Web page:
12. 12. Conventional and continuous-type (shale) resourcesChina has potential to be a much bigger oil and gas producerConventional resources: USGS estimates (2011) China has substantialundiscovered oil/gas resources in six enormous onshore sedimentary basins(Songliao, Bohaiwan, Ordos, Sichuan, Junggar and Tarim): ~15 billion bbl of oil (mostly Tarim, Bohaiwan, Junggar and Ordos) ~ 87.6 tcf of natgas (mostly Sichuan, Ordos and Songliao) ~1.4 billion bbl of NGLs (Tarim and Sichuan)Unconventional resources: EIA estimates (2011) China has 1,275 tcf intechnically recoverable shale gas (20% of world total) in two onshore basins(Tarim and Sichuan) More shale gas resources likely in other basins Where there is gas, there are likely to be crude and liquidsOffshore: Both conventional and continuous accumulations likely to be foundin the string of basins along China’s continental shelf Bohai Bay, South Yellow Sea, East China Sea, Pearl River Mouth, South China SeaChina and the world oil market
  13. 13. China is thought to have the world’s largest technically recoverableshale gas reservesChina and the world oil market
  14. 14. China’s onshore sedimentary basins are prospective for oil and gasAnd where there is gas, there are likely to be oil and condensatesChina and the world oil market
  15. 15. Five-Year Plan Targets (2011-2015)Stabilise oil output and increase natural gas productionCreate five large-scale oil and gas production areas (Tarim-Junggar, Songliao, Ordos, Bohai Bay and Sichuan basins)Develop offshore and deepwater oil and gas fieldsRaise shale gas production to 6 billion cubic metres by 2015Double natural gas consumption to 260 bcm by 2015China and the world oil market
  16. 16. Priority 3: Improve access to overseas resourcesOverseas equity oil production rose 10-fold between 2000 and 2011 to1.7 million b/dDirect asset acquisitions Oil sands Shale (CNOOC acquires assets from Chesapeake)Partnerships with IOCs in Iraq Rumaila (CNPC 37%) Halfaya (CNPC 37.5%) Missan (CNOOC 63.75%)$90 billion in loans to oil and gas producing countries in exchange forofftake agreements or upstream assetsPipeline investments Kazakhstan (200 kb/d to 400 kb/d in 2013) Russia (300 kbd beginning 2011) Myanmar (440 kb/d after 2014)China and the world oil market
  17. 17. Priority 4: Protect overseas supplies and transit routesChina relies on the Middle East for most of its oil suppliesCrude supplies travel via long and vulnerable sea lanes through two ofthe world’s most hazardous choke points (Hormuz and Malacca)Diversify oil sources and supply routes Central Asia Africa Latin America LNGDiplomatic and military protection for supplies and transit routes Expansion of economic and diplomatic presence in Middle East Closer relations with Central Asia, Venezuela, Sudan Construction of ocean-going navy incl aircraft carriers Force projection into the Indian OceanChina’s own SPRChina and the world oil market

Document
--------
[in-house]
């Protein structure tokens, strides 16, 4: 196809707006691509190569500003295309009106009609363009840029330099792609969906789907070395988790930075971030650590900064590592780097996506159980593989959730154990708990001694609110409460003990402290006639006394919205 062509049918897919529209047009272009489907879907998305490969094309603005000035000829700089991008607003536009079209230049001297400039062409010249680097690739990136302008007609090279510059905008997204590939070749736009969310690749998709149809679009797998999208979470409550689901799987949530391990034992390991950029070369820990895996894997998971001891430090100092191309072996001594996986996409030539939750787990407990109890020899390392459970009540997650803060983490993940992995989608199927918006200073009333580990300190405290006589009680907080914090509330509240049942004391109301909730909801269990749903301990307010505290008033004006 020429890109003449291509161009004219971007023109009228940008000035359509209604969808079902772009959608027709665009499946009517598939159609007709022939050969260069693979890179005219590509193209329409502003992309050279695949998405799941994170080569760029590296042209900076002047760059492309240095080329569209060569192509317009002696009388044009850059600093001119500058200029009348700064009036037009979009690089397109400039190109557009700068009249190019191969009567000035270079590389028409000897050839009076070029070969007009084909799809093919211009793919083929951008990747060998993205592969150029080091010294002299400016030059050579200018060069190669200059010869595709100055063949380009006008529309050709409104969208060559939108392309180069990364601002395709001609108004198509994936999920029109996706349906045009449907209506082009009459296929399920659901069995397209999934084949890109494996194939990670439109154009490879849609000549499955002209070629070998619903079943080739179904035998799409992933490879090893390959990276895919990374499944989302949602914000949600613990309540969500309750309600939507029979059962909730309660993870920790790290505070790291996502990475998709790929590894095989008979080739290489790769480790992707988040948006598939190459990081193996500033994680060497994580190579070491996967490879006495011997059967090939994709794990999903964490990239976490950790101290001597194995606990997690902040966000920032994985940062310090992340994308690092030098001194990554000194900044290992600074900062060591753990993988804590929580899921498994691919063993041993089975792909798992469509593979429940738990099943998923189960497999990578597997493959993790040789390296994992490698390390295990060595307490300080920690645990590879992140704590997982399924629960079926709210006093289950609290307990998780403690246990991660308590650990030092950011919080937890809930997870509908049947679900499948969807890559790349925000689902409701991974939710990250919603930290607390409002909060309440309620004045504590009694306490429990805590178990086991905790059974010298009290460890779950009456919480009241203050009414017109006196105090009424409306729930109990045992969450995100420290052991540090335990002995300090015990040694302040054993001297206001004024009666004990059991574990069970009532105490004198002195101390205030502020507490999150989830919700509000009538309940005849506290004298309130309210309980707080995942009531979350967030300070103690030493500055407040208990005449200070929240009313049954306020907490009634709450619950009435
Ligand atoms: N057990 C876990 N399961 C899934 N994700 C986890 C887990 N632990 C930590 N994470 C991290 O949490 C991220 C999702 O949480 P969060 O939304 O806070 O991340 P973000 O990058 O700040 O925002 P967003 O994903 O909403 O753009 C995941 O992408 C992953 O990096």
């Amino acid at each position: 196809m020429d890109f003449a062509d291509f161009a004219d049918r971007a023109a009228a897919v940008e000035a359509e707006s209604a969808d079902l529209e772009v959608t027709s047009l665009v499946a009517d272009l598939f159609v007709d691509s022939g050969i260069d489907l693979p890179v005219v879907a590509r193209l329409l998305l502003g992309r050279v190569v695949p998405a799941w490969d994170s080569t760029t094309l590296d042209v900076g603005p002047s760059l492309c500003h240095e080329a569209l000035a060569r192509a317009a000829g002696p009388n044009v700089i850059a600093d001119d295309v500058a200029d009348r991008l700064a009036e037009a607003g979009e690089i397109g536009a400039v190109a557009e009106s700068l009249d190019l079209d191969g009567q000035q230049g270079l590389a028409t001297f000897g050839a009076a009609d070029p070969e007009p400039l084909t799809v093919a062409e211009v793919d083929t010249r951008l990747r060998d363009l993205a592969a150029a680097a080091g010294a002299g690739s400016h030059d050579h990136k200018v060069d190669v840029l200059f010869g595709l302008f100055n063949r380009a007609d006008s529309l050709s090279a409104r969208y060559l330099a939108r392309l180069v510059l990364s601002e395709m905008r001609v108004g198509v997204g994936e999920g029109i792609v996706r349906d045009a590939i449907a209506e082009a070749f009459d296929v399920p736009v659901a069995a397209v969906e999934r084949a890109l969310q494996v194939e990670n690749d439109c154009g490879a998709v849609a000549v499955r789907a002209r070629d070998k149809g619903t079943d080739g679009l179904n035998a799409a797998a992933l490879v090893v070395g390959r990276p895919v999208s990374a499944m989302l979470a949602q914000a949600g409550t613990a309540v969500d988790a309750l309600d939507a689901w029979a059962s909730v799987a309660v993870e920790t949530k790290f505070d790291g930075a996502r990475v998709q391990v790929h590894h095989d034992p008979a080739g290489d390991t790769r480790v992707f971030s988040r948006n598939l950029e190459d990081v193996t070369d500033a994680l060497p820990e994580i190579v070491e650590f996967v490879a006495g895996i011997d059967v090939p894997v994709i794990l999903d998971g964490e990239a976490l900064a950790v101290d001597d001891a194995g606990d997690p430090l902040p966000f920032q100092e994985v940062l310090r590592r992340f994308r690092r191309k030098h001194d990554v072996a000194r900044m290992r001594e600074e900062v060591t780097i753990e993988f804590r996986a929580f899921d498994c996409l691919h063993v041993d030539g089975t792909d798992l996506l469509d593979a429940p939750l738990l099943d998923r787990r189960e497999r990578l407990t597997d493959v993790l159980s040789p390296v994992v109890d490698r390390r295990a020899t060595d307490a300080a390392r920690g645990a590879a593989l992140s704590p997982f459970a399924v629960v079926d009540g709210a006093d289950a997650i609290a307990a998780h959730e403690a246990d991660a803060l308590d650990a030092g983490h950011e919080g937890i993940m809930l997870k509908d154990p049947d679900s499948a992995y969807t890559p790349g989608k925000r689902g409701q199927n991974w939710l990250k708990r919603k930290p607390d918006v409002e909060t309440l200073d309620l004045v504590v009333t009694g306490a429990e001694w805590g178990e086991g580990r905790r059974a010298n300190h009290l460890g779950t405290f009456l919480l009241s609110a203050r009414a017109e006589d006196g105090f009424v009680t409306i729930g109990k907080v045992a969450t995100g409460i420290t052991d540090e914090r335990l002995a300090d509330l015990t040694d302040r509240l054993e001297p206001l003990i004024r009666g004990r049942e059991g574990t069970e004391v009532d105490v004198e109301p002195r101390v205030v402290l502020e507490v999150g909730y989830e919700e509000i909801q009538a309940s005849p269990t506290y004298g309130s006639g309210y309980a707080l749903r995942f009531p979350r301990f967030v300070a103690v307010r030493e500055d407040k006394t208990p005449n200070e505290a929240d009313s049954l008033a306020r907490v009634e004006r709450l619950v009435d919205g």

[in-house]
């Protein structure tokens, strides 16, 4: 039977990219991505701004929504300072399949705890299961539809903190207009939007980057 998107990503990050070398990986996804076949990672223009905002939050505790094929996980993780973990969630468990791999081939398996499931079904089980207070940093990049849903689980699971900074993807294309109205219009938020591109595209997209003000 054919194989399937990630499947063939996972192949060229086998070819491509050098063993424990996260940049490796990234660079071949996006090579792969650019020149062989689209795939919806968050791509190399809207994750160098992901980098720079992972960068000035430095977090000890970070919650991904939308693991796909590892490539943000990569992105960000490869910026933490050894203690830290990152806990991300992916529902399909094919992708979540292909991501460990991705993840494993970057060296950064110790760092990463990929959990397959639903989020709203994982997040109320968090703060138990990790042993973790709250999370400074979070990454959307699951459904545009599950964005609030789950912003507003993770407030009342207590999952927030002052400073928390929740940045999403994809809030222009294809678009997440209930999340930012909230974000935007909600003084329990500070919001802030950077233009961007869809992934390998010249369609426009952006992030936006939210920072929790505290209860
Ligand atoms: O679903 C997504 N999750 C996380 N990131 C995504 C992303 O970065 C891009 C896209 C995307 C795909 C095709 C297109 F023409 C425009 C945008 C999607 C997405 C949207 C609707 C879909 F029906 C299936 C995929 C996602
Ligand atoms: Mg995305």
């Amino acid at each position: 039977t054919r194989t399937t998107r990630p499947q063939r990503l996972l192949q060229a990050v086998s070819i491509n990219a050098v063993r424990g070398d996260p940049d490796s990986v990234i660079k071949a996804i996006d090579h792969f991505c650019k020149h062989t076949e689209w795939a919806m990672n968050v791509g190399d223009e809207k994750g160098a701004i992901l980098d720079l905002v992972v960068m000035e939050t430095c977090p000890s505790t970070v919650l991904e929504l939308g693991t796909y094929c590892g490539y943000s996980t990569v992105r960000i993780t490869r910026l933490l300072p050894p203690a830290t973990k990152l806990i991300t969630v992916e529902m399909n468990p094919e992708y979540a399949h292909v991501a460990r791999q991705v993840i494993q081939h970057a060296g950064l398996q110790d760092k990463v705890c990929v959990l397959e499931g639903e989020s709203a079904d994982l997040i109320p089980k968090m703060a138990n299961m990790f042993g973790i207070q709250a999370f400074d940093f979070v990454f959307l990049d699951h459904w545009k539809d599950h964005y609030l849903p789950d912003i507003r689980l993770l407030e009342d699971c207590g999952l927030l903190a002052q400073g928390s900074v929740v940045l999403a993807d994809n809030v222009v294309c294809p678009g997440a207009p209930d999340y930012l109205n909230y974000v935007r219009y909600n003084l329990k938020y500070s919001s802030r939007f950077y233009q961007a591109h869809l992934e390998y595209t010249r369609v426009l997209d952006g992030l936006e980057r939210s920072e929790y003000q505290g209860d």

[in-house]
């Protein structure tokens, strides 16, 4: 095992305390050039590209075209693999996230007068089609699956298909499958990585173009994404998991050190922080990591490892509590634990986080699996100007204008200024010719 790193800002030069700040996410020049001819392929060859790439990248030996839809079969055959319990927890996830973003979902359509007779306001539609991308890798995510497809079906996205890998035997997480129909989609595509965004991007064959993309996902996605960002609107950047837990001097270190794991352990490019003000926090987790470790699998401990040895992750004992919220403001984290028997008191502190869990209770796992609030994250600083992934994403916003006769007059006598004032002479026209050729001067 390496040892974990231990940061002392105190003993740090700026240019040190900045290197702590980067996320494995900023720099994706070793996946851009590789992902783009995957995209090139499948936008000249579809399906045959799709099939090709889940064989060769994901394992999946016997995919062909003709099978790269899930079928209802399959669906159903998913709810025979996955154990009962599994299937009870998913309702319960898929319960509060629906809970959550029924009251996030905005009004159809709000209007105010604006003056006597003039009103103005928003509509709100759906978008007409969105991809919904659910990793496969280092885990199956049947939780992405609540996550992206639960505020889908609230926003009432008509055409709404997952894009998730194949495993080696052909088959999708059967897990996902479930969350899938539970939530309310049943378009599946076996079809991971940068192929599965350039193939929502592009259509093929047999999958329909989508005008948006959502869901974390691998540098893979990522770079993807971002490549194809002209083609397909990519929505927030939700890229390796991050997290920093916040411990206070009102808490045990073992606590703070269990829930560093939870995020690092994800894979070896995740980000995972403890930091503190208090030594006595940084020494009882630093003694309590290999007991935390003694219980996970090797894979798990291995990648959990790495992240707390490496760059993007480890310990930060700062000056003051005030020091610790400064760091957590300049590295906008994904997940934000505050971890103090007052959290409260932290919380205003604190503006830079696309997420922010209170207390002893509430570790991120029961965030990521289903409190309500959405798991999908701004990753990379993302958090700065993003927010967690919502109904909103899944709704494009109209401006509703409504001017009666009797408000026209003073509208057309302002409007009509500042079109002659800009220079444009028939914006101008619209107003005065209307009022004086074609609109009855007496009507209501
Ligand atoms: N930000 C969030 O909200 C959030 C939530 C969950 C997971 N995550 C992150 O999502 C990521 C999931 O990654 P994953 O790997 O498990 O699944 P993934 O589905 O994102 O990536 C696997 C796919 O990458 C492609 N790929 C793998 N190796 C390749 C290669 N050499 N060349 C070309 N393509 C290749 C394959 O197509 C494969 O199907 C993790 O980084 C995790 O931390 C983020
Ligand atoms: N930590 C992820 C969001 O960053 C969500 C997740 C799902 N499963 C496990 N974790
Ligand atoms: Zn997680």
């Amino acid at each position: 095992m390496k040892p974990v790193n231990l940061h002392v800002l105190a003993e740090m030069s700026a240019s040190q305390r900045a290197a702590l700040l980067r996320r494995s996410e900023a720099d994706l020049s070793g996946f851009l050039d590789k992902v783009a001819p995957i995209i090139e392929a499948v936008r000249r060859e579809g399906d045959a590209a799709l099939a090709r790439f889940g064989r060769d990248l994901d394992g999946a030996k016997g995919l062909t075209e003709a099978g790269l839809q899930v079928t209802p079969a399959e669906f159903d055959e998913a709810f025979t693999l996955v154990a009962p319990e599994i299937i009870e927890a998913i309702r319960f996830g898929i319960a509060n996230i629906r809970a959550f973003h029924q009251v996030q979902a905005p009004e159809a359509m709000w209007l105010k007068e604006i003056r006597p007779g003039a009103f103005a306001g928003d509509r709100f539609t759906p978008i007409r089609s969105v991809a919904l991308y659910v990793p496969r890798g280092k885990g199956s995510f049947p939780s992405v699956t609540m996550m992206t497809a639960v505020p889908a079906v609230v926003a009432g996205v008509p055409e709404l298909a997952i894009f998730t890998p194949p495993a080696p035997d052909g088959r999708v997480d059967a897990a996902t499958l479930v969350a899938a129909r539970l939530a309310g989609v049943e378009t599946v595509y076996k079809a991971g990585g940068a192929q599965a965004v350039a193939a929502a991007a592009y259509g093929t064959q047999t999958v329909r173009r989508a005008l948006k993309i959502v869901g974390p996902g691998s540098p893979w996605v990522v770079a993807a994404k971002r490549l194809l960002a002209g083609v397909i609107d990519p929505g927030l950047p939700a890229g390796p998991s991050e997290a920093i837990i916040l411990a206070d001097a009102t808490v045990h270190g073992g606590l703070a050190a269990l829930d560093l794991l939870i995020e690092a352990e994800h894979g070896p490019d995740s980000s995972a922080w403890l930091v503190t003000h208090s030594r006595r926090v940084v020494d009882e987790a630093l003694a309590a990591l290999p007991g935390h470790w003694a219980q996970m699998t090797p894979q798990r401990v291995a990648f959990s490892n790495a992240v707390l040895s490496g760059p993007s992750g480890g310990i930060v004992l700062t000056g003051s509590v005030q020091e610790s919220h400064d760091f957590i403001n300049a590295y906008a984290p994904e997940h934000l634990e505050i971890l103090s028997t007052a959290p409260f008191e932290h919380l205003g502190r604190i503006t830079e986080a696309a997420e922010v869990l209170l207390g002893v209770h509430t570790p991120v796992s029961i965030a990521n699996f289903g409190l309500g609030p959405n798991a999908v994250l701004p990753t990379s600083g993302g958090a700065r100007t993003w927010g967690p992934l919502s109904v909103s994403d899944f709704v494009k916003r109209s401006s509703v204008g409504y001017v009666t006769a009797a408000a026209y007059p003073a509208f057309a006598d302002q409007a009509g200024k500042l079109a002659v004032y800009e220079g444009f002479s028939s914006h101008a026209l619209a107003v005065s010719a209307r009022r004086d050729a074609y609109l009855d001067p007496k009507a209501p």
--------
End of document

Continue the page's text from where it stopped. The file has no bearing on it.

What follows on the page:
18. 18. China has sought to diversify petroleum sources and transit routesPipeline across Myanmar will route oil away from Malacca Strait China’ s natural gas pipelines, terminals Russia Turkmenistan PIPELINES Turkmenistan-China pipeline W est-East Gas Pipeline I Beijing W est-East Gas Pipeline II Shanxi to Beijing pipeline Sichuan to East pipeline Zhongwu line Myanmar -China pipeline Shanghai LNG TERMINALS Under construction Approved Proposed Fujian Operational Myanmar Guangdong Sources: BOCI Research, Thomson Reuters. Reuters graphic/Christine Chan 24/04/12China and the world oil market
  19. 19. Cooperation or competition and confrontation with US, EU, Japan?China’s reliance on energy imports forces it to expand its economicand diplomatic presence wherever there are spare supplies, bringing itinto contact with the Western powersInternational reaction not always positive CNOOC’s bid for Unocal blocked by Bush administration Fears of a new Great Game in Central Asia Concerns about China’s role in Sudan, Iran, Venezuela Concerns about China’s claims in the East and South China Seas China articulates increasingly independent diplomatic position in Middle East (Libya, Syria, Iran)Partnering with IOCs to reduce visibility, allay fears about scramble forscarce resourcesChina and the world oil market
  20. 20. Priority 5: Master shale and deepwater technologyChina’s development of shale gas lagging far behind FYP plan targetof 6 bcm per year by 2015~ 20 exploratory wells drilled and fracked in Sichuan basin in 2010-12New licensing round attempts to accelerate progressNeed for more involvement by oilfield services companies (SLB, HAL)Same problems are slowing development of offshore sectorIEA recommends breaking monopoly of Big 3 and price reformChina and the world oil market
  21. 21. Priority 6: Build domestic refining, storage , distribution infrastructurefor oil and gasPlans for 5-8 million b/d of extra refining capacity by 2020Processing capacity for sour crudes to increase to 5.4 million b/dSPR is being filled with Phase III target of 500 million bbl (67 days ofnet imports) by 2016Refiners, importers and distributors will be required to hold minimumlevel of reservesChina still needs substantial expansion of gas transmission andworking storage capacityChina and the world oil market
  22. 22. Concluding remarksChina’s booming oil demand has been one of the two biggestinfluences on the market over the last decade (the other is fracking)China’s booming demand explains much of the price rise since 2002Growing reliance on imports represents a source of economic andmilitary vulnerabilityEfforts to develop overseas resources and protect transit routes are asource of tension with the United StatesChina has substantial untapped oil and gas resources of its ownFracking and deepwater could eventually transform the country’senergy security and global prices, but only if the country can overcomeobstacles to mastering and deploying the technology on a large-scaleChina and the world oil market